A recent issue of Psychological Inquiry provided a number of scientific articles about the current state of monogamy and marriage. One paper in particular outlined how most of us are guilty of psychologically and emotionally suffocating our romantic partners in monogamous relationships.1 Another offered a solution to this problem in the form of consensual non-monogamy.2 Although their paper was incredibly interesting and made a great case for embarking upon a polyamorous relationship, its applicability may be limited to people who are open to consensual non-monogamy. And we know this isn’t the majority of people.
So here is how these principles can be applied to monogamous relationships while retaining monogamy:
Don’t expect one person to meet all of your needs.
- We expect so much from our partners. We want them to be our best friend, our confidant, our lover, caretaker, and a number of other things all at once. This isn’t possible to get from one person. Find other people to meet some of those needs. Lifting some of the weight from your partner can provide more room to be good at just a couple of those things. Do you love to play tennis but your partner hates it and only does it for you? Find another tennis buddy. Do you love Christmas shopping, but your partner hates it? Find someone else to go with you. Could some of your emotional needs be met by a good friend or family member? Let them play a larger role.
Engage in open and honest communication.
- One of the things people in consensual non-monogamous relationships do best is communicate. They have to. It is imperitive to the success of the relationship to be open, honest, and effective communicators. This doesn’t just happen overnight. Communication takes practice and effort from both parties. But it is worth the work. Communication has been linked to sexual satisfaction, relationship satisfaction, sexual desire, and the list goes on. Communicate. It is just a good habit to form. Within polyamorous relationships, this communication is often scheduled. Monogamous couples could benefit from this approach. By scheduling time to ‘check in’ with one another, you offer the opportunity to communicate rather than interrupting the flow of the relationship. Open communication then becomes a natural part of that flow.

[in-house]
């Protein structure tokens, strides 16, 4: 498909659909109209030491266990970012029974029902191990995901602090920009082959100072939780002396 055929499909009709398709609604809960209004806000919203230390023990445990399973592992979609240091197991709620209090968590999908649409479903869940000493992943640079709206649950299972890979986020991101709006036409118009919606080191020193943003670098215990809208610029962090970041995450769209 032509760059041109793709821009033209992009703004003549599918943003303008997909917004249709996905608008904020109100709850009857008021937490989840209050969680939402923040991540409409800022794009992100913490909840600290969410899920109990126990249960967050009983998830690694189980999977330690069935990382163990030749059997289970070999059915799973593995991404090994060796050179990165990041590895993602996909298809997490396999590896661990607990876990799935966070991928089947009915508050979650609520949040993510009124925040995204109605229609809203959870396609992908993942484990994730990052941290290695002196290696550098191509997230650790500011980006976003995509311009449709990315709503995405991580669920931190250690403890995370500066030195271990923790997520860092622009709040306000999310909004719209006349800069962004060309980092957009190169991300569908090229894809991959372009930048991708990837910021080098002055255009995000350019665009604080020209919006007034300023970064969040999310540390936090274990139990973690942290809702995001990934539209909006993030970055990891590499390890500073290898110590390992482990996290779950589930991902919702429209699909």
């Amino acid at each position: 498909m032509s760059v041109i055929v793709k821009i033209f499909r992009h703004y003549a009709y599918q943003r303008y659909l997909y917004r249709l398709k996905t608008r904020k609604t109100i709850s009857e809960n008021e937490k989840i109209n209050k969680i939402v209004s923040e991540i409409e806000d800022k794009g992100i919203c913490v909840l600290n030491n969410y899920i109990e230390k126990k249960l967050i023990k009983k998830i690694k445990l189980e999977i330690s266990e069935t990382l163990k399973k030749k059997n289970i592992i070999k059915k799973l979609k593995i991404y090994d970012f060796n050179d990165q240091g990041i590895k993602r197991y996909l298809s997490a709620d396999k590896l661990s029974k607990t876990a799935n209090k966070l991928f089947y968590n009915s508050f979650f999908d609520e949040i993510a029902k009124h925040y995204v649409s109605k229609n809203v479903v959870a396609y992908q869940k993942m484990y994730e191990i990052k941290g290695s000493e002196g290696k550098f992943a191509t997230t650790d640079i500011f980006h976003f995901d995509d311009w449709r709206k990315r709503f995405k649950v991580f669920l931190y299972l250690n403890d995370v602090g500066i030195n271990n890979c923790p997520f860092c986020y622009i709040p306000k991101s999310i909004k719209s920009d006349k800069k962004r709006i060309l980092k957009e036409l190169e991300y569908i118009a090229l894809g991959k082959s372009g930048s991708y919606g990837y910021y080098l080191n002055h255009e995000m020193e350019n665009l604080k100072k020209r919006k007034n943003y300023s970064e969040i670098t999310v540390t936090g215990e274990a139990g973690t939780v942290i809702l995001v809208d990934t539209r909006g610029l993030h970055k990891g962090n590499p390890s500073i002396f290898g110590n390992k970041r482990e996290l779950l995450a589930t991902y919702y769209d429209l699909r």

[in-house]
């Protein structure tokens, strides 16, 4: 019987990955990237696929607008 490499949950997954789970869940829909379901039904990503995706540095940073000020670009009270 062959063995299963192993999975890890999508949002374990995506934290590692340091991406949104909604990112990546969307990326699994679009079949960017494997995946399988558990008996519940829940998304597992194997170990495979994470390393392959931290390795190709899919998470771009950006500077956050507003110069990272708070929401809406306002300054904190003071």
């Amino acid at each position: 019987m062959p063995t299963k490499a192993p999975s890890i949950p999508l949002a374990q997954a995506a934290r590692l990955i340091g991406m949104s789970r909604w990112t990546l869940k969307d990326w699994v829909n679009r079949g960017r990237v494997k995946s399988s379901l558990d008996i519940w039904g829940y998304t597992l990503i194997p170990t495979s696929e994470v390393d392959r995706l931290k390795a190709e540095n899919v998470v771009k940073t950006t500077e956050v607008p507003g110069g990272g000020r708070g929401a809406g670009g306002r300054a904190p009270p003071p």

Integrate some “space” into your relationship.
- This should come more easily once you engage in the first suggestion. But in addition to finding other people to meet your needs, perhaps form new hobbies independent of one another. When your partner is doing something where they exert their autonomy, it enhances the feeling of your partner being their own individual, which in turn may enhance desire. You could also create actual space by arrange a trip with the guys or girls for the weekend and leave your partner behind. Providing there is a primarily secure attachment and healthy relational base, this space will create room for desire. As Esther Perel says in her TED Talk and articulates in her book, Mating in Captivity, fire needs air. Desire is like fire. For it to stay lit, it needs some air, some space.
Managing expectations, engaging in open honest communication, and allowing for some space in your relationship are all great suggestions for keeping any type of romantic relationship healthy and happy.
1. Finkle, E.J., Hui, M.H., Carswell, K.L., & Larson, G.M. (2014). The suffocation of marriage: Climbing Mount Maslow without enough oxygen. Psychological Inquiry, 25(1), 1-41.
2. Conley, T.D., & Moors, A.C. (2014). More oxygen please!: How polyamorous relationship strategies might oxygenate marriage. Psychological Inquiry, 25(1), 56-63.